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The biggest problem with the Volcker rule

Reviews of the final Volcker rule have been mostly positive among financial reformers and, perhaps more tellingly, mostly negative among banks. Speaking for the Financial Services Roundtable, Tim Pawlenty warned that the rule "will reduce needed access to capital." That's Wall Street for "ouch". If the banks didn't say that, you'd know the Volcker rules wasn't worth the paper it was printed on. (On the other hand, shares of both JP Morgan and Goldman Sachs rose on Tuesday.)

But a conversation I had with Sen. Jeff Merkley, one of the regulation's most ardent backers, was a reminder of how difficult it will be for the Volcker rule -- and much of Dodd-Frank -- to work when it's most needed.

I asked Merkley whether he was happy with the rule. "By and large yes," he said. "But the real proof will be how regulators enforce them. There's a lot of wiggle room for regulators." That's a giant, red flashing light. Almost by definition, a financial bubble can only occur during a period when regulators are inclined to give banks a lot of leeway. If the Volcker rule doesn't work in periods of bubble psychology, it's not going to be much of a defense against bubbles.

The Volcker rule is meant to keep commercial banks from making speculative trades with money that taxpayers insure. The problem is defining what's a speculative trade and what's a bank simply helping its customers take a position. Wonkblog's Neil Irwin offers a nice example:

Suppose you are a regulator and you see that a bank you oversee holds millions of dollars' worth of options betting that the value of, say, the Brazilian real will fall relative to the dollar. "What is this!" you say. "You are speculating that the real will fall against the dollar. You know you aren't allowed to speculate on currencies under the Volcker Rule."
The banker replies, "What are you talking about? I'm not speculating on the Brazilian currency! I have this huge loan that I made to a Brazilian construction company. And they make all their money in reals. So all I'm doing is guarding myself against the risk that the real falls, and I won't get my loan repaid. This is reducing the risk that the bank faces, not increasing it!"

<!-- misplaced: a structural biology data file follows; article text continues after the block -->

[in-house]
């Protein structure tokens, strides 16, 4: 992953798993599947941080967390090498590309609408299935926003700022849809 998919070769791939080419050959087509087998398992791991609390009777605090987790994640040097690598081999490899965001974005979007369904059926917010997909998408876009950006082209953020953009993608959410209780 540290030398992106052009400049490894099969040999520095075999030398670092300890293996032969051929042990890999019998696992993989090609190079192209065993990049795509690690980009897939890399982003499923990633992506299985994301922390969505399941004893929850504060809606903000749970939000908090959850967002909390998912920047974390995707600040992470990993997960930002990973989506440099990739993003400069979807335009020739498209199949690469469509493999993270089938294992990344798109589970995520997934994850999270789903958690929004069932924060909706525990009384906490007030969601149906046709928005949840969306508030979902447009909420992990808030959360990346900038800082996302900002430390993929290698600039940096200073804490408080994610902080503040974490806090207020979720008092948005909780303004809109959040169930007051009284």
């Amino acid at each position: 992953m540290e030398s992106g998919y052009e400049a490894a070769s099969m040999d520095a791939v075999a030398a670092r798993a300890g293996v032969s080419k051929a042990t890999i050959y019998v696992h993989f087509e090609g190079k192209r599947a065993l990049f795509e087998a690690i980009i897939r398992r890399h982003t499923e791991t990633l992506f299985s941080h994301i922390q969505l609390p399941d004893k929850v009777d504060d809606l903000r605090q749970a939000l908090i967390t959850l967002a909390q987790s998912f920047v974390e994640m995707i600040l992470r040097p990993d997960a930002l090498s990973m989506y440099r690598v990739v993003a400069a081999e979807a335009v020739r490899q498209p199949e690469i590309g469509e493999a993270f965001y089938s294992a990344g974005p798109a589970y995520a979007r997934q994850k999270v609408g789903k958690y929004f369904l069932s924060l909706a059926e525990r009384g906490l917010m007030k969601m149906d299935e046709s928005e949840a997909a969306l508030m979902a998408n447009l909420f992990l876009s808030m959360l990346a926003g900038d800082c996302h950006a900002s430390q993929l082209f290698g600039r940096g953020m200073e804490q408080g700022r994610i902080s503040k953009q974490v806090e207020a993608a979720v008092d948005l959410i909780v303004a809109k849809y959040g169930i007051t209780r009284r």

The Volcker rule's answer is to force banks to tell regulators which risks their trades are hedging. And their answer can't be, "You know, like, the risks of life, man." They need to identify the specific trades they're hedging against. If nothing else, that creates a lot of paperwork for a commercial bank that wants to run an internal hedge fund.

"Trying to hide proprietary trading inside offsetting risks will be very burdensome," says Merkley. "That will drive the proprietary trading where it should be -- inside legitimate hedge funds."

At least, it will for now. The danger comes when the bubble appears and regulators begin to believe that 2013's regulations can't possibly apply to a world in which banks have come up with [insert mind-numbingly complex financial innovation here].

That raises the possibility -- which exists with a lot of financial rules that rely on regulatory discretion -- that the rule will be enforced too aggressively in periods when it's not badly needed and too loosely in periods when it is badly needed.

"I’m not confident this will be working 10 or 15 years from now," Merkley acknowledges. "That depends very much on the folks who are working as regulators."